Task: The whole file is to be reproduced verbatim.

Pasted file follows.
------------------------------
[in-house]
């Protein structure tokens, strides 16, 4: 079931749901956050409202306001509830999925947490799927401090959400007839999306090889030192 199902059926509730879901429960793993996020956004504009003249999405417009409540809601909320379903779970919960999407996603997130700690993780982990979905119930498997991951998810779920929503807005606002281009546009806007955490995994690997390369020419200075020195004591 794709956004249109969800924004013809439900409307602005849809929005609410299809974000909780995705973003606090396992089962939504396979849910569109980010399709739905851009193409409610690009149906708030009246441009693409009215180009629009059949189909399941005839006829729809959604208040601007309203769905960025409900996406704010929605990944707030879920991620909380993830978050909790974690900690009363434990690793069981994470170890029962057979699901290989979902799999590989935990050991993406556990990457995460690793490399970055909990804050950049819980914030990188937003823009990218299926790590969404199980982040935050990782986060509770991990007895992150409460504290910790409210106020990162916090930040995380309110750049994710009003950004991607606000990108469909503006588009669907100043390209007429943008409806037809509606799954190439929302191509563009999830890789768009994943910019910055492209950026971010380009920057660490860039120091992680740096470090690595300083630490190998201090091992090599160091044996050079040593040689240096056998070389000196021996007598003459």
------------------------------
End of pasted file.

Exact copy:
[in-house]
């Protein structure tokens, strides 16, 4: 079931749901956050409202306001509830999925947490799927401090959400007839999306090889030192 199902059926509730879901429960793993996020956004504009003249999405417009409540809601909320379903779970919960999407996603997130700690993780982990979905119930498997991951998810779920929503807005606002281009546009806007955490995994690997390369020419200075020195004591 794709956004249109969800924004013809439900409307602005849809929005609410299809974000909780995705973003606090396992089962939504396979849910569109980010399709739905851009193409409610690009149906708030009246441009693409009215180009629009059949189909399941005839006829729809959604208040601007309203769905960025409900996406704010929605990944707030879920991620909380993830978050909790974690900690009363434990690793069981994470170890029962057979699901290989979902799999590989935990050991993406556990990457995460690793490399970055909990804050950049819980914030990188937003823009990218299926790590969404199980982040935050990782986060509770991990007895992150409460504290910790409210106020990162916090930040995380309110750049994710009003950004991607606000990108469909503006588009669907100043390209007429943008409806037809509606799954190439929302191509563009999830890789768009994943910019910055492209950026971010380009920057660490860039120091992680740096470090690595300083630490190998201090091992090599160091044996050079040593040689240096056998070389000196021996007598003459």